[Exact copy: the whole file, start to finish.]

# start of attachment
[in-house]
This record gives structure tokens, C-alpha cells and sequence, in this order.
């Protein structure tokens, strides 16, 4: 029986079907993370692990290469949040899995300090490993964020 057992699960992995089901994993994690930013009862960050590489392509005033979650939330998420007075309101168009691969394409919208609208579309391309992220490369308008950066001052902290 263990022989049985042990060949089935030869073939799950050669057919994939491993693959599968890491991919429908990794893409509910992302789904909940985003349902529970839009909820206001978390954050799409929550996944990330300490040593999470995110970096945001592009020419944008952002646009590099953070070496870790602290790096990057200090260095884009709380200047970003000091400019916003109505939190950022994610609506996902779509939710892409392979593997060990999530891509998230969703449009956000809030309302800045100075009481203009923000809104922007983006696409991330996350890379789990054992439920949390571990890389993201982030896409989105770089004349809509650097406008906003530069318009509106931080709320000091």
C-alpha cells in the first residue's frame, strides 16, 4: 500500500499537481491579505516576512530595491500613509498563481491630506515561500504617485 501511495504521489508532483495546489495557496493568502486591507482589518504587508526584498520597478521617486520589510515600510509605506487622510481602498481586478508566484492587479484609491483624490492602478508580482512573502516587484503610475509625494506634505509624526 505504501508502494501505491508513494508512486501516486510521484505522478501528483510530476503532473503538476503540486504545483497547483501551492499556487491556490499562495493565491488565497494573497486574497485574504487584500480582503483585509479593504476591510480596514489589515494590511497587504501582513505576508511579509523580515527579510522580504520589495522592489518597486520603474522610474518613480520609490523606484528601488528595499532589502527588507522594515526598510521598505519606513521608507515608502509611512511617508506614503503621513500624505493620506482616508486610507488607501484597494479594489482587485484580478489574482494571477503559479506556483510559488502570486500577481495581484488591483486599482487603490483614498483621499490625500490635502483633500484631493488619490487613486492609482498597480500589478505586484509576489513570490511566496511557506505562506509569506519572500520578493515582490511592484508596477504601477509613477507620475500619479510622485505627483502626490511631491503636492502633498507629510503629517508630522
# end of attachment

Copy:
[in-house]
This record gives structure tokens, C-alpha cells and sequence, in this order.
């Protein structure tokens, strides 16, 4: 029986079907993370692990290469949040899995300090490993964020 057992699960992995089901994993994690930013009862960050590489392509005033979650939330998420007075309101168009691969394409919208609208579309391309992220490369308008950066001052902290 263990022989049985042990060949089935030869073939799950050669057919994939491993693959599968890491991919429908990794893409509910992302789904909940985003349902529970839009909820206001978390954050799409929550996944990330300490040593999470995110970096945001592009020419944008952002646009590099953070070496870790602290790096990057200090260095884009709380200047970003000091400019916003109505939190950022994610609506996902779509939710892409392979593997060990999530891509998230969703449009956000809030309302800045100075009481203009923000809104922007983006696409991330996350890379789990054992439920949390571990890389993201982030896409989105770089004349809509650097406008906003530069318009509106931080709320000091």
C-alpha cells in the first residue's frame, strides 16, 4: 500500500499537481491579505516576512530595491500613509498563481491630506515561500504617485 501511495504521489508532483495546489495557496493568502486591507482589518504587508526584498520597478521617486520589510515600510509605506487622510481602498481586478508566484492587479484609491483624490492602478508580482512573502516587484503610475509625494506634505509624526 505504501508502494501505491508513494508512486501516486510521484505522478501528483510530476503532473503538476503540486504545483497547483501551492499556487491556490499562495493565491488565497494573497486574497485574504487584500480582503483585509479593504476591510480596514489589515494590511497587504501582513505576508511579509523580515527579510522580504520589495522592489518597486520603474522610474518613480520609490523606484528601488528595499532589502527588507522594515526598510521598505519606513521608507515608502509611512511617508506614503503621513500624505493620506482616508486610507488607501484597494479594489482587485484580478489574482494571477503559479506556483510559488502570486500577481495581484488591483486599482487603490483614498483621499490625500490635502483633500484631493488619490487613486492609482498597480500589478505586484509576489513570490511566496511557506505562506509569506519572500520578493515582490511592484508596477504601477509613477507620475500619479510622485505627483502626490511631491503636492502633498507629510503629517508630522